According to USA.com, Vermont receives the most snowfall of any state with an average of 89.25 inches per year. The next four states in terms of highest average snowfall are Maine, New Hampshire, Colorado, and Alaska, all of which receive over 60 inches per year.
With all that powder, it’s a wonder that Vermonters don’t have their own 50 words for snow like the Eskimos do! Whatever your feelings about the white stuff may be, you have to admit, Vermont knows how to make the best out of a snowy situation. With more than 20 luxury ski resorts and an abundance of pristine hills and ponds, anyone can ski, board, sled or skate their way to winter fun.
Here are 10 more facts about Vermont’s famous powder that prove the Green Mountain State not only gets the most snow in the USA, they also know how to use it to their benefit.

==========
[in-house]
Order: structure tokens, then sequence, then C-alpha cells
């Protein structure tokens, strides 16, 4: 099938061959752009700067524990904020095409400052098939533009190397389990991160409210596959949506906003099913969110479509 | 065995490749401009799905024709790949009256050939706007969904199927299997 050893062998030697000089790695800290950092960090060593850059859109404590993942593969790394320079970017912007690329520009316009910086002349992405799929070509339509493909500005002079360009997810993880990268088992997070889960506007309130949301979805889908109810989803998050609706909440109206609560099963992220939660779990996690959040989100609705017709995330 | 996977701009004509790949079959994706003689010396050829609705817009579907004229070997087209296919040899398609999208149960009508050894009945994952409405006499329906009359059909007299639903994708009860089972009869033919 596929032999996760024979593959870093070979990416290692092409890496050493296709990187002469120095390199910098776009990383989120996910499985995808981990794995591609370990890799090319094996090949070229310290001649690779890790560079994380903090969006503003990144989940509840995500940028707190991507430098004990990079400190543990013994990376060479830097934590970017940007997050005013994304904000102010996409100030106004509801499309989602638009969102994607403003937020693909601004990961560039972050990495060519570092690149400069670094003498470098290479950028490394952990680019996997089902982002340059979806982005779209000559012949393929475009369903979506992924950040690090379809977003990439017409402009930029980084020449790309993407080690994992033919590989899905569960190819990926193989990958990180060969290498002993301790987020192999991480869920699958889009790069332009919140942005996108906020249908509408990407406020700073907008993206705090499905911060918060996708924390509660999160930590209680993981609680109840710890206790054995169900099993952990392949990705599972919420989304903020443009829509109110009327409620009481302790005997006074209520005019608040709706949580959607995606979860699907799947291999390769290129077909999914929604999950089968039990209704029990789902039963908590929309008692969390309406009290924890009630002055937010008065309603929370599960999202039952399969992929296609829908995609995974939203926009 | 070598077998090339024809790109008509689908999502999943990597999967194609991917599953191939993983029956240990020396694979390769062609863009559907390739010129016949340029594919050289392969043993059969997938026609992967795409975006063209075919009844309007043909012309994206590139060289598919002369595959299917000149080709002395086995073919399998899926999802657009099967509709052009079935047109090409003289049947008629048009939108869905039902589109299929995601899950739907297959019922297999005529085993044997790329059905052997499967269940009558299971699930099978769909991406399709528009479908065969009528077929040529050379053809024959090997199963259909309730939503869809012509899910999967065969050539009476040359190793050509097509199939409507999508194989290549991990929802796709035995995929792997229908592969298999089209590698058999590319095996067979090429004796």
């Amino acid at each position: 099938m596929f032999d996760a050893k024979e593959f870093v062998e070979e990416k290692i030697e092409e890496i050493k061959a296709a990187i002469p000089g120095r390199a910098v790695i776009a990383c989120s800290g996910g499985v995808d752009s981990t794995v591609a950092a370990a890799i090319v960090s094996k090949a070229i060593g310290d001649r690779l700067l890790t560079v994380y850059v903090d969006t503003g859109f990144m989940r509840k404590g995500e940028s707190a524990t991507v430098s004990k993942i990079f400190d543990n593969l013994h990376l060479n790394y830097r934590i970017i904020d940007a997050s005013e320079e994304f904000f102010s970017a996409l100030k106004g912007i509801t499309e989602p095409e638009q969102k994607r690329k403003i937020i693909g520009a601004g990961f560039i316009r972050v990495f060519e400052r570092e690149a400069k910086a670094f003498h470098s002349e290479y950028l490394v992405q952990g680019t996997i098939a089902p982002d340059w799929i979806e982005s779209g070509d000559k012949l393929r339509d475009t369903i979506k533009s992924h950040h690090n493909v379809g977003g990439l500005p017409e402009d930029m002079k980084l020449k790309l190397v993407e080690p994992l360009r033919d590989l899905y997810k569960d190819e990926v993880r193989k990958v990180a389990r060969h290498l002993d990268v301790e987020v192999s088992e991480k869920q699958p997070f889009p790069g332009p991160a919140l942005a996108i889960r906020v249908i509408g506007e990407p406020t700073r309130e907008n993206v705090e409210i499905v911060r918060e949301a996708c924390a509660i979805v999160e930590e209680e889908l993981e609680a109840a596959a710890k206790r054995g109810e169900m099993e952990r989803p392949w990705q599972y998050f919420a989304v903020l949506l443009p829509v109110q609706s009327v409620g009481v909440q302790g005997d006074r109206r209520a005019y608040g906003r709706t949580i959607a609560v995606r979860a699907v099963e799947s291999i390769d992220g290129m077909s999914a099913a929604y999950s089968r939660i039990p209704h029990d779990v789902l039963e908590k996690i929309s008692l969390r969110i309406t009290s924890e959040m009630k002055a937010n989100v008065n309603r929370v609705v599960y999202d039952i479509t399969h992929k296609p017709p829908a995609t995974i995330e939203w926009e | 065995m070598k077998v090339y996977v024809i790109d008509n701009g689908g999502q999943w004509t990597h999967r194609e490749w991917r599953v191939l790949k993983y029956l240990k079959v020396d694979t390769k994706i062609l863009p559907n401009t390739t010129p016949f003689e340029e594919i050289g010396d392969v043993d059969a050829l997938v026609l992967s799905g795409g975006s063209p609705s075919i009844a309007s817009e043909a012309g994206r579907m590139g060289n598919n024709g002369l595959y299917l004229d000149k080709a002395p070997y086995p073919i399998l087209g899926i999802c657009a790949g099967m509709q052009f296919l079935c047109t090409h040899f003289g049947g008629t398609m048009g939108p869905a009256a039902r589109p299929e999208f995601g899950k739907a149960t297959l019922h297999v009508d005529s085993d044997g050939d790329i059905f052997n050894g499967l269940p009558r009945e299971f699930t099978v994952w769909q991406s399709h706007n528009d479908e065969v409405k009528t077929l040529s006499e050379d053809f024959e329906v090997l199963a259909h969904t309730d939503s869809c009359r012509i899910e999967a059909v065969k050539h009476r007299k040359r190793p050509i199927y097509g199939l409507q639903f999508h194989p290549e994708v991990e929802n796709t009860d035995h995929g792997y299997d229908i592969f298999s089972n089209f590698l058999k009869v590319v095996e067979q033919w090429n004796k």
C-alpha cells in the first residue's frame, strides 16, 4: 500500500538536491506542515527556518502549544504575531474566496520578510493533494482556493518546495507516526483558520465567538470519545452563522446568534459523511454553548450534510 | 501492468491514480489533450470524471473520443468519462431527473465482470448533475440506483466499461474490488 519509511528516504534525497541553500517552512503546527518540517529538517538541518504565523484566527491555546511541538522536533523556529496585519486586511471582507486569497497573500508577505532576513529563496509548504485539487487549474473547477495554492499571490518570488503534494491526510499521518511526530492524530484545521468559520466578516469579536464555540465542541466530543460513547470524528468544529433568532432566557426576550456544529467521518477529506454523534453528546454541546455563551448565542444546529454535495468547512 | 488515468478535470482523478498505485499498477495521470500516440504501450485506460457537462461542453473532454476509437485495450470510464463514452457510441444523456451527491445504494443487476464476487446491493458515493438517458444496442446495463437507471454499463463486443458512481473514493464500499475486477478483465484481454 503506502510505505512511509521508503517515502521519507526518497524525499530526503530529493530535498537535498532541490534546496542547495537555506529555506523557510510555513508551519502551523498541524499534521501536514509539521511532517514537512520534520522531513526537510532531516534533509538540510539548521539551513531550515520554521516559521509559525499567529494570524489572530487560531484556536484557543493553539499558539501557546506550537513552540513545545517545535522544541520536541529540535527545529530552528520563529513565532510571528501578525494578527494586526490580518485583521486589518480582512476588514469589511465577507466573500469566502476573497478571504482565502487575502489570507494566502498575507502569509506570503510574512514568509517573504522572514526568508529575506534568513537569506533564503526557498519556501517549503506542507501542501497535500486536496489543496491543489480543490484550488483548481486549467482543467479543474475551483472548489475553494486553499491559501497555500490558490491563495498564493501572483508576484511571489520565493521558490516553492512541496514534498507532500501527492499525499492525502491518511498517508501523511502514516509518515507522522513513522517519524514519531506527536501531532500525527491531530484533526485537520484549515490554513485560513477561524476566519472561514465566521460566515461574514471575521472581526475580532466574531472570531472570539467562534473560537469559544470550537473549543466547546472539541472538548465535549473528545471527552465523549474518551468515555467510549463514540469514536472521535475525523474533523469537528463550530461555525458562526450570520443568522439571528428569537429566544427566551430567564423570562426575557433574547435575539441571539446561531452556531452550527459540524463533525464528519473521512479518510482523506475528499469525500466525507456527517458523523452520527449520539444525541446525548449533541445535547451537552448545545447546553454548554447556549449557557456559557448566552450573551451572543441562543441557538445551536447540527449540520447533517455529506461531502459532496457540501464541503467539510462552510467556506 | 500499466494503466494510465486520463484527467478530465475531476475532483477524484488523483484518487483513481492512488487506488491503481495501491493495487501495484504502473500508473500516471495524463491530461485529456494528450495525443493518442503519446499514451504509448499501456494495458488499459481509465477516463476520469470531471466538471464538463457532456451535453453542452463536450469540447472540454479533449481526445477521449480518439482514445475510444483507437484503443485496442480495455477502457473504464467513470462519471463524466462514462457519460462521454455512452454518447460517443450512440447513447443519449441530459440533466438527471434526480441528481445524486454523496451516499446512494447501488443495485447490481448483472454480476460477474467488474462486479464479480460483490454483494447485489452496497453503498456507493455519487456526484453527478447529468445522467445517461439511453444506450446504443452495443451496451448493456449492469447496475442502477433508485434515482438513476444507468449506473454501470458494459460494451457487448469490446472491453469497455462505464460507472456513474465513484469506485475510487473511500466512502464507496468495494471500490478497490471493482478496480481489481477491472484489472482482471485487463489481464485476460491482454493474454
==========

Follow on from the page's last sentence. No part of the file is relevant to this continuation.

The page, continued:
1. From 1885 to 1931, Wilson “Snowflake” Bentley, a farmer from Jericho, worked to prove that no two snowflakes are alike. He invented the process of photographing snowflakes by using a microscope and a camera in order to prove his theory.
2. Readsboro, VT received more than 50 inches over the span of 3 days from a single storm in 1947.
3. The greatest snowfall for a single season was 26.5 feet of powder (318 inches) in the winter of 1970/71. That’s 3.5 times the yearly average!
4. The first rope tow was set up in Woodstock and was powered by a Model T Ford engine.
5. Mount Snow is not named for the white stuff, but rather for a farmer, Reuben Snow, who originally owned the land.
6. Vermont gets an annual average of 0.19 inches of snow each May – when spring is supposed to have sprung already!
7. Vermont is the home of the East’s first snowboard park and sponsored “freeski” team.
8. Vermont’s longest lift-service halfpipe is known as “The Gut” and runs for 460 feet.
9. Rudyard Kipling, living in Vermont in the 1890’s, invented the game of snow golf.
10. A record high of 105 degrees was recorded on July 4, 1911 in Vermont. Snow doesn’t sound too bad after all, right?
Featured Image via Facebook/Mount Snow